Needless to say when the voters in a state think Rush Limbaugh's vision for America is better than Barack Obama's, Democrats are going to be fighting an up hill battle.

Deeds with Momentum, McAuliffe with Lead

There hasn't been much movement over the last two and a half weeks in the Virginia Governor's race, but what has occurred is all in Creigh Deeds' direction.

That doesn't change the fact that Terry McAuliffe continues to hold a solid lead.

McAuliffe is at 29%, followed by Deeds and Brian Moran each tied at 20%, McAuliffe and Moran have stayed in place since the last poll, while Deeds has made a six point gain.

McAuliffe's continued lead speaks to a savvy campaign strategy. In the places where none of the three candidates had a natural base- greater Richmond and Hampton Roads- he has made himself the candidate of choice. And in the places where Moran and Deeds do have a natural advantage- northern Virginia and the more rural parts of the state respectively- McAuliffe has done a good job of at least making himself the second choice even if he is not likely to score outright victories in those areas.

Since going on the air Deeds has made significant gains Southside and in Hampton Roads and Richmond. He also now has the best favorability ratings of the trio, holding both the highest positives and the lowest negatives. Deeds' spread is at 42/16, followed by Moran at 38/20, and McAuliffe at 37/36.

The reason that Deeds and Moran are having trouble catching up even with such a large swath of the primary electorate holding a negative opinion of McAuliffe is that neither of them has been able to break away with the support of the front runner's detractors. Among people who view McAuliffe unfavorably Moran leads Deeds 40-35. The fact that those votes are splitting so evenly may end up being what hands the nomination to McAuliffe. A two way contest would likely be a dead heat at this point.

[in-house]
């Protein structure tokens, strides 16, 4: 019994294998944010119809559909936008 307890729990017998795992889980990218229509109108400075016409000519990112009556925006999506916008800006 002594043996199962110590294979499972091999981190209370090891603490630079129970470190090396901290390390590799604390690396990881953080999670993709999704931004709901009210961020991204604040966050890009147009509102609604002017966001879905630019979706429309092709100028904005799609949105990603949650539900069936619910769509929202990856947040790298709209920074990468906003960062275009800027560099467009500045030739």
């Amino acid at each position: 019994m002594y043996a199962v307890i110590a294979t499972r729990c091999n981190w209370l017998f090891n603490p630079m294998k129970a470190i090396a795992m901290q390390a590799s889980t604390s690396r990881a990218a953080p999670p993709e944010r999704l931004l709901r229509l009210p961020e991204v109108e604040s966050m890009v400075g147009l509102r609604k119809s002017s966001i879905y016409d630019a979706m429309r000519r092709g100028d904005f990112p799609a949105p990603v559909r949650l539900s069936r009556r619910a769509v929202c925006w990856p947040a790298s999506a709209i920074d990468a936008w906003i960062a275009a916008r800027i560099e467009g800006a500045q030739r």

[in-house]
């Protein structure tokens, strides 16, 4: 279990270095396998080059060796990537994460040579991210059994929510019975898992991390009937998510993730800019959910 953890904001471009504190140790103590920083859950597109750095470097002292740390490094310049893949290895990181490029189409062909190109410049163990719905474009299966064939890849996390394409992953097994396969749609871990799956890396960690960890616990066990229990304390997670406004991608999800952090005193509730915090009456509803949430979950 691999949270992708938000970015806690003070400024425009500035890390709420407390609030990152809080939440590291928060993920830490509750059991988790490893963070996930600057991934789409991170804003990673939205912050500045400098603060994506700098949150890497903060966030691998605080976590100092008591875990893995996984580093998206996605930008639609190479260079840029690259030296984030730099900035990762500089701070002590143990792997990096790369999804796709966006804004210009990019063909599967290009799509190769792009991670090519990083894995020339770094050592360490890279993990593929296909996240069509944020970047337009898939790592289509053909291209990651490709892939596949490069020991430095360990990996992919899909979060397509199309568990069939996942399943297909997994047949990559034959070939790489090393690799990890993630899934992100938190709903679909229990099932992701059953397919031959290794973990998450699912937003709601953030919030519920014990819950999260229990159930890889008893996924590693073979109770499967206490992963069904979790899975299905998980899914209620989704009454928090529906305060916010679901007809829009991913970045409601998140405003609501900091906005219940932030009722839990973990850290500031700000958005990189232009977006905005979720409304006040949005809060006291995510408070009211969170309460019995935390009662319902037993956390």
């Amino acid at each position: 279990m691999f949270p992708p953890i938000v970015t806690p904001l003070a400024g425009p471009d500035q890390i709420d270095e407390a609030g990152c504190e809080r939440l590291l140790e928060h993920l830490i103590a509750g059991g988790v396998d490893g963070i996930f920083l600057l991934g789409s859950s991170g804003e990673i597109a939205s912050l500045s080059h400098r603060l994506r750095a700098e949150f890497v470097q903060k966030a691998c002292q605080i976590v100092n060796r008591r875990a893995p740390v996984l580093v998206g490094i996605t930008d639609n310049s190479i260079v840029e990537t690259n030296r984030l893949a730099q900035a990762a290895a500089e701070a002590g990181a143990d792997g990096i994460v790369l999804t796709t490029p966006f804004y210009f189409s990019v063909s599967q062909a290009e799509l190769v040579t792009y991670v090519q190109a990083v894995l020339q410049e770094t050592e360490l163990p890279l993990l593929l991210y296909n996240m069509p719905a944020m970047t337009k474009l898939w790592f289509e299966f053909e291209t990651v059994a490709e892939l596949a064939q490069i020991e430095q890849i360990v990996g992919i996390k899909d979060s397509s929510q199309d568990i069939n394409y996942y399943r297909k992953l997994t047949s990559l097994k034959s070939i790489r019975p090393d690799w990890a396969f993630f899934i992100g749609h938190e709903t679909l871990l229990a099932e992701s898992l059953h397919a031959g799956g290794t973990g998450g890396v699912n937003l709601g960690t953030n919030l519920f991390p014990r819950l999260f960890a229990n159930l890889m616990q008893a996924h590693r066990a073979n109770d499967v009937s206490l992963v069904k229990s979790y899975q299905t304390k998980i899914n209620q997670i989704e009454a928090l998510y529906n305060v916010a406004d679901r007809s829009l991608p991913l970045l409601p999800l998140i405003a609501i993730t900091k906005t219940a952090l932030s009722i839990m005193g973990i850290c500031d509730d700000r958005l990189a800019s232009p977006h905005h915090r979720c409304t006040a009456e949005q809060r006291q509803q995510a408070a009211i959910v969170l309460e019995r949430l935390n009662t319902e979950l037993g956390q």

With 31% of the electorate undecided and 42% of those with a current preference open to the possibility of changing it there continue to be quite a few votes up for grabs. Here are some key points of strategy for each of the contenders in the last two and a half weeks:

Creigh Deeds:

-Improve his standing in Northern Virginia. Although he has made strides of late he is still in a distant last place at 11% in the most voter rich part of the state. He needs to find a way to turn the momentum from his Washington Post endorsement into votes.

-Cement his status as the candidate of choice for conservative Democrats. He leads McAuliffe 32-13 right now with them but 49% are undecided compared to just 24% of liberals and 30% of moderates. It might not be the largest swath of the primary electorate but getting all those undecideds to come down in his camp would do a lot to move him closer.

Terry McAuliffe:

-Firm up the black vote and get it out. This contest is in the margin of error right now among white voters, but McAuliffe has a solid lead overall because he has nearly a 20 point advantage with African Americans. 43% of black voters are undecided compared to 25% of whites so he needs to continue lining up their votes and he also needs to make sure they hit the polls in what is shaping up as a pretty low interest election. The higher turnout is the better shape McAuliffe will find himself in.

Brian Moran: